Cover crops - which ones?

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Paletti
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Cover crops - which ones?

Post by Paletti »

These cold winter days are the perfect time to prepare for next spring. My wife and I don't have a property yet but I can help reading everything I can find on soil, crops, permaculture, organics etc that I can get my hands on. And it seems that one of the most important goals is improving soil quality using cover crops. Last night I came across this video https://youtu.be/y_GEpq59urY and it's very interesting for anyone who's interested in cover crops (this farmer uses daikon, soybeans, clover and many many others as cover crops). Now, as I don't have any experience with cover crops, I was just curious if any of you has used them and if so which ones and how they grew.

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Zasso Nouka
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Re: Cover crops - which ones?

Post by Zasso Nouka »

For winter I've used Italian rye grass and hairy vetch, you can buy large 1kg packs of the seeds easily enough and they work quite well. The vetch fixes nitrogen and the rye grass adds biomass, I only wish I had a flail mower attachment for my tractor to finely chop them when turning them into the soil as they tend to wrap around the rotary attachment.

Sorghum makes a good cover crop for the summer months, it grows really fast outpacing weeds and not many insects eat it and the roots are too tough for most soil dwelling pests so they starve. It adds a huge amount of biomass when turned into the soil.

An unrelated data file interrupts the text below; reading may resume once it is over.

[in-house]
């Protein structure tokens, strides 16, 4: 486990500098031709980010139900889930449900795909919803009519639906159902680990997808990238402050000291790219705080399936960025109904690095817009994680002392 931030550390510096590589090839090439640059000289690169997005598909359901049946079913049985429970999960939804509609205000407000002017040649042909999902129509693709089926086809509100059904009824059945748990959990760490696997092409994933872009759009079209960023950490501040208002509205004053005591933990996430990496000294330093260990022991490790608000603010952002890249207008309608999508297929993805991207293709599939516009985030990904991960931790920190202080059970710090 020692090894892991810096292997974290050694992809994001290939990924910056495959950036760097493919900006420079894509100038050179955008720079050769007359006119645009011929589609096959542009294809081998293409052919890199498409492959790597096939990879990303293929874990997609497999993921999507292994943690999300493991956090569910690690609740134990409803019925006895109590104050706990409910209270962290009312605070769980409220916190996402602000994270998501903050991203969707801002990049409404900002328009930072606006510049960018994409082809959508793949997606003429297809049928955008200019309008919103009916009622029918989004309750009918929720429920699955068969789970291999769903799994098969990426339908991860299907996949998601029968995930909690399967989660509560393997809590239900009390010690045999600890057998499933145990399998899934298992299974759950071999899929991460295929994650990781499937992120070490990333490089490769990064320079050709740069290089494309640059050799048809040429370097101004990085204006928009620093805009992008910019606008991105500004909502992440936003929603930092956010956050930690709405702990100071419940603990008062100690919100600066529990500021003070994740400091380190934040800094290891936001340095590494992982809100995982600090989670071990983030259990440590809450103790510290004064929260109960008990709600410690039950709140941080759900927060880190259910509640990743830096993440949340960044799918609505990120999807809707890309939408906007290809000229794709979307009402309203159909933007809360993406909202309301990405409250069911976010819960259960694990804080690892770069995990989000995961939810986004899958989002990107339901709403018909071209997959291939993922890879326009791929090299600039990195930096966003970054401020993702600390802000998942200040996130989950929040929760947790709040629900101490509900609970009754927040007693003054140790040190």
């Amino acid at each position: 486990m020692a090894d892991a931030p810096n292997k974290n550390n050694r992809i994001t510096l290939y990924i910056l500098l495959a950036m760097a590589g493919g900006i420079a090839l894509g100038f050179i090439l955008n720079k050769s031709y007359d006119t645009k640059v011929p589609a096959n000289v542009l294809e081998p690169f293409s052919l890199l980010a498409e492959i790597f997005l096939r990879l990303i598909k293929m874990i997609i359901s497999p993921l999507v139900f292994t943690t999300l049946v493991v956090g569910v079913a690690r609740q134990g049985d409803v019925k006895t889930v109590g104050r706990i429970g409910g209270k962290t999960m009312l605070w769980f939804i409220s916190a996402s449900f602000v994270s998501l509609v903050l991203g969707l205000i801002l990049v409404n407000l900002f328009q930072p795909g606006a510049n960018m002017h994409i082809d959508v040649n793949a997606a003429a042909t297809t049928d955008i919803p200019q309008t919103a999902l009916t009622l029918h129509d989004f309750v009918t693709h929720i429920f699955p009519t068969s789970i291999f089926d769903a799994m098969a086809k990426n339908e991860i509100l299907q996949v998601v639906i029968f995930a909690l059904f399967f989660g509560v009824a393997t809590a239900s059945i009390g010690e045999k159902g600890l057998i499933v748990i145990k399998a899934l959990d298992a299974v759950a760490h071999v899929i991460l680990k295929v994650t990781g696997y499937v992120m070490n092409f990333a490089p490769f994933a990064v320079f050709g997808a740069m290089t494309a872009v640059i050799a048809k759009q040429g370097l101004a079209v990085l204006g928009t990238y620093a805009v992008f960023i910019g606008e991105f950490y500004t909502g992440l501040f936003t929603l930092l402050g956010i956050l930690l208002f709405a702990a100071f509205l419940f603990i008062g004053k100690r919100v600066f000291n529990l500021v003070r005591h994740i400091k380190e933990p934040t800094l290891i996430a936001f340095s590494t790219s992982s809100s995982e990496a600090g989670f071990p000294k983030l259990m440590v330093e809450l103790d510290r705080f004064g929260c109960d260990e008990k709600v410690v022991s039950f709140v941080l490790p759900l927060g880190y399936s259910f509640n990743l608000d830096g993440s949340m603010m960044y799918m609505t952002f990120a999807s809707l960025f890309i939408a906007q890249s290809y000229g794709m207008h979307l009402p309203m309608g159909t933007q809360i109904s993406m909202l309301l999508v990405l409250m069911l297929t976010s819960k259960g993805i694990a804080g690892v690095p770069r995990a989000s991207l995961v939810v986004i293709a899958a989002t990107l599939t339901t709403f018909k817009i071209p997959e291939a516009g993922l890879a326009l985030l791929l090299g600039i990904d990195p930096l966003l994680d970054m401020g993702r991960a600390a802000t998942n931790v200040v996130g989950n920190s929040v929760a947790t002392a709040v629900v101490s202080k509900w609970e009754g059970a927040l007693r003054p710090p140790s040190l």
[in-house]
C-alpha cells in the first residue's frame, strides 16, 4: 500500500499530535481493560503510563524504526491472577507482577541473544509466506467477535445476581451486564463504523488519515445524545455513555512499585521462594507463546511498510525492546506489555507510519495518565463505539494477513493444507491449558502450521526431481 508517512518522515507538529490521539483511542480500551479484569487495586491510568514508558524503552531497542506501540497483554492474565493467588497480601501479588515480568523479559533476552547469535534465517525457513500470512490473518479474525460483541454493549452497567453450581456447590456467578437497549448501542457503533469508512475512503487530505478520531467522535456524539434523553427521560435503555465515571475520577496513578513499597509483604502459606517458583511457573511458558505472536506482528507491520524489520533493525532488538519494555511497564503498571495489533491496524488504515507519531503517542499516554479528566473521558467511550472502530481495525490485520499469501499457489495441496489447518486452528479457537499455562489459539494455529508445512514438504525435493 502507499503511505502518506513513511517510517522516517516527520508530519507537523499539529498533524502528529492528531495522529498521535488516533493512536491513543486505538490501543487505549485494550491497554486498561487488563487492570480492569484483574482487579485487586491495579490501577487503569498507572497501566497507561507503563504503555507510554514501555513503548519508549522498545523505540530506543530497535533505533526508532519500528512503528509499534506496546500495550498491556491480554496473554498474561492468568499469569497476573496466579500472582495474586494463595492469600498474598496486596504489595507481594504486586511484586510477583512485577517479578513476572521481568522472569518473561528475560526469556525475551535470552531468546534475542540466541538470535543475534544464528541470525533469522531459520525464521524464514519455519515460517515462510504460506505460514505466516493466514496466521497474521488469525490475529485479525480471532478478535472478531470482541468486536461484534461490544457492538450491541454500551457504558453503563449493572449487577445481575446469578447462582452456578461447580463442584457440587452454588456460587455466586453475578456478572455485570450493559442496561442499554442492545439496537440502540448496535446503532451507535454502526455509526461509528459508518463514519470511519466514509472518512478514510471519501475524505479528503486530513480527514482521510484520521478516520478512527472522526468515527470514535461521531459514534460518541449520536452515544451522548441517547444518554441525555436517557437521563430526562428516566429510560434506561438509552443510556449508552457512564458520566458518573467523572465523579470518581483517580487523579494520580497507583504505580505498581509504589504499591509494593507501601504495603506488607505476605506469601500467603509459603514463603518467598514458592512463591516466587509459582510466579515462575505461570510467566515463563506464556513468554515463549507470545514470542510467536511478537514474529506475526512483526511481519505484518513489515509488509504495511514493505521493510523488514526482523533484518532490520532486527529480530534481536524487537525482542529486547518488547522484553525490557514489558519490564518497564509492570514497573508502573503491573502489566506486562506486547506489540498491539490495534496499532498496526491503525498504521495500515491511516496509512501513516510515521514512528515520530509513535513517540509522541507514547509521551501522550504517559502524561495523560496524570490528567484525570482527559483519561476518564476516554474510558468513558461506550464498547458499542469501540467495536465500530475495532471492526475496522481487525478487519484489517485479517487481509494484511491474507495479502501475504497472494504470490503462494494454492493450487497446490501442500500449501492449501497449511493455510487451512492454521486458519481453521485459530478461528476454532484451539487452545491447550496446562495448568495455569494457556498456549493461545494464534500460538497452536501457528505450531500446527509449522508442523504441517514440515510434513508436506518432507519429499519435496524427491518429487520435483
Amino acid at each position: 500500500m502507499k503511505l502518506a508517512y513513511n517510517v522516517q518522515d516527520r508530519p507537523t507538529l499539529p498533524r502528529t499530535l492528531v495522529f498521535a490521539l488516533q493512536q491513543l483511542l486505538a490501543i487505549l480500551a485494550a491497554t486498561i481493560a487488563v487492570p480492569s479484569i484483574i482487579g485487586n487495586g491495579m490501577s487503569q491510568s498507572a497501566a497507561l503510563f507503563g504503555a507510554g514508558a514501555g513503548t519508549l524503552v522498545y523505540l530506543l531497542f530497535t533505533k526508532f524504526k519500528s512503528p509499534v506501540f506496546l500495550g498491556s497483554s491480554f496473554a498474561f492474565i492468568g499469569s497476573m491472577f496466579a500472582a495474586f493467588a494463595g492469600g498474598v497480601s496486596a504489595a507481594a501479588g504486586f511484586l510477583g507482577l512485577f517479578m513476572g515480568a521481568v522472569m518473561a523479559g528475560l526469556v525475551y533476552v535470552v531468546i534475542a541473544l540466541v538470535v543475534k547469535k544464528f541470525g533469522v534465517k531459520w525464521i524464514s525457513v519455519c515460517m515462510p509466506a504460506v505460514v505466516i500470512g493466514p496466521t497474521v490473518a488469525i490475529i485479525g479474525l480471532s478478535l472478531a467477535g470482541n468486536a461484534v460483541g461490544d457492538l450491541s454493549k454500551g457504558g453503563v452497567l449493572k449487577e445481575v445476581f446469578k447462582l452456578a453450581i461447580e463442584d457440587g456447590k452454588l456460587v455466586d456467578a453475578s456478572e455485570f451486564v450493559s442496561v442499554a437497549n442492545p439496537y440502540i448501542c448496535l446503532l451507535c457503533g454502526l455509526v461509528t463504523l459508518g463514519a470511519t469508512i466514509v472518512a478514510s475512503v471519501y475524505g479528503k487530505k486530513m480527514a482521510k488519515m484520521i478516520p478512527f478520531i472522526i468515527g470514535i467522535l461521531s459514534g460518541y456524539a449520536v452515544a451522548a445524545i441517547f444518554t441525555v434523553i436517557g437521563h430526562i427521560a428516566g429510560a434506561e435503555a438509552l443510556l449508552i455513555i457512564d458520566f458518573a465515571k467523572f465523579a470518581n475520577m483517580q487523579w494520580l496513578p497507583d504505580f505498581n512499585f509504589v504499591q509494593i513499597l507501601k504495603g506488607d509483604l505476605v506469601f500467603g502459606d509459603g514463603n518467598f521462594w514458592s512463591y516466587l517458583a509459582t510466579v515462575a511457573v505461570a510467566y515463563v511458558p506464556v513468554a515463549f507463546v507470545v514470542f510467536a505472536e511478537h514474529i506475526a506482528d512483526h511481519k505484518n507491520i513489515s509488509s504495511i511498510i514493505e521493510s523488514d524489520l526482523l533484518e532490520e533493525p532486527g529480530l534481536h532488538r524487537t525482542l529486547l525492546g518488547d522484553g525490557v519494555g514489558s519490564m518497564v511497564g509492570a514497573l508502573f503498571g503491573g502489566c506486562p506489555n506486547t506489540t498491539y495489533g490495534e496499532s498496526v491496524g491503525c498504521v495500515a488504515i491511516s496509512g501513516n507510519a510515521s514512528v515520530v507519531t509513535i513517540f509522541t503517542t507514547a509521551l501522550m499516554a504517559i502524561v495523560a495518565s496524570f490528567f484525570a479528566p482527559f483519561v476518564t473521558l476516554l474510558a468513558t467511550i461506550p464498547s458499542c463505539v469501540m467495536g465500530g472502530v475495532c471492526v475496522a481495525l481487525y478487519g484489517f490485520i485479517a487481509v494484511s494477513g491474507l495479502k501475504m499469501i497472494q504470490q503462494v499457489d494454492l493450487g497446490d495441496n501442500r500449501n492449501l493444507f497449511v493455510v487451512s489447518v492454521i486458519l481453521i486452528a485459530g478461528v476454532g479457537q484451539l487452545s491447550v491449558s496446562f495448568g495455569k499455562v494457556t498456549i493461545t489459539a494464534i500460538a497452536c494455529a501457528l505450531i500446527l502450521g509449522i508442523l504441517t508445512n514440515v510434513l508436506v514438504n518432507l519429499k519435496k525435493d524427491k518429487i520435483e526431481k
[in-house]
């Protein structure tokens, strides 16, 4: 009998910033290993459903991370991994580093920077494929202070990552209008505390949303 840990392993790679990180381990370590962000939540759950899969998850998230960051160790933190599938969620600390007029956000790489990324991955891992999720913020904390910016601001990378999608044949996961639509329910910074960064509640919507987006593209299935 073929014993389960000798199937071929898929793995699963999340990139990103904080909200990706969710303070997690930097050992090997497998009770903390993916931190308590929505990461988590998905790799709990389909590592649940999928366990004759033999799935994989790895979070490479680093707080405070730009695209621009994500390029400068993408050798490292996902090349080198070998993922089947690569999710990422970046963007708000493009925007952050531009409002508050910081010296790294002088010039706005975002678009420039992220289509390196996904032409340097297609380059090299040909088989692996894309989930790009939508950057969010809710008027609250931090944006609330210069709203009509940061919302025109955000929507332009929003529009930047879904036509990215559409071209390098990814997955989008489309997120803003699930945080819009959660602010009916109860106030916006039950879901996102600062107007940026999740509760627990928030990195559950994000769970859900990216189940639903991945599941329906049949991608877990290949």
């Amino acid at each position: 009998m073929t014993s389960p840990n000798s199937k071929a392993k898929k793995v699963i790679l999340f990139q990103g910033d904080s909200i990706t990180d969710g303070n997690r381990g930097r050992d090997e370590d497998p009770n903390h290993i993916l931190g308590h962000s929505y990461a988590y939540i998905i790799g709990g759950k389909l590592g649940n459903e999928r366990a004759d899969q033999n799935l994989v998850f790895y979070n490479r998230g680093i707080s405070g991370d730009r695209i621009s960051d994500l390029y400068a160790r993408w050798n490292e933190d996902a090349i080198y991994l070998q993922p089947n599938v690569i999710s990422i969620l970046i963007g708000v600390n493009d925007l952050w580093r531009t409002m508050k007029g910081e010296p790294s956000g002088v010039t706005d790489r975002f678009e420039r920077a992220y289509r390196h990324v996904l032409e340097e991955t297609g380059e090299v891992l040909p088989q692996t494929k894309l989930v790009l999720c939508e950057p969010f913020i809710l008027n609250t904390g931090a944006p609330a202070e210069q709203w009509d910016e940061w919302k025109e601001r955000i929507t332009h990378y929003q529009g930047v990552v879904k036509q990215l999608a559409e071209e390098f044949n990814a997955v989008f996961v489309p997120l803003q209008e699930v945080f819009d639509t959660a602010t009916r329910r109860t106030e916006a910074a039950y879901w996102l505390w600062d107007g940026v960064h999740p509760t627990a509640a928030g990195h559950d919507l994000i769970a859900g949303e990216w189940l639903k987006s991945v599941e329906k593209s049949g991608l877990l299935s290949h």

For general soil improvement you can't go wrong adding rice husks and rice husk charcoal and bamboo charcoal will last for several years once turned into the soil. If you are looking at land that has been conventionally farmed for a long time and maybe depleted of minerals then adding oyster shells is a very good way of replacing those minerals and micro nutrients, around 500 - 600円 for a 20kg sack I think.

If you are adding chicken manure from egg laying chickens rather than broilers then it's likely they will have been fed oyster shells so their manure will have a higher mineral content than manure from broilers.

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Paletti
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Re: Cover crops - which ones?

Post by Paletti »

Very useful - thank you Zasso. Has anyone ever tried buckwheat?

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Re: Cover crops - which ones?

Post by Zasso Nouka »

Sorry, not tried it myself as we don't have a harvester.

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Eric in Japan
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Re: Cover crops - which ones?

Post by Eric in Japan »

Paletti wrote:Has anyone ever tried buckwheat?
Yes, I tried it. As a cover crop I just mowed it down with my brush cutter while flowering. It makes a nice mulch, but really decomposes fast.
I have never seen the enormous benefits everyone talks about with cover crops. But I am a very lazy gardener, so weed (and boar) pressure means I have a terrible garden every season. Good intentions and poor execution.

I also grew some out to harvest the seeds. 90 days from planting to harvest. I cut them low to the ground with my kama, tied them with a twist of rice straw, and hung them on a bamboo pole to dry. To thresh them I just kind of beat them with a stick, and used a gloved hand to strip the seeds off. An electric fan made winnowing a "breeze" and I had enough soba to make New Years Noodles for my family. It was a lot of effort for not much food, but I was in it for the experience more than the flavor.

If you read the blog, go from the bottom up.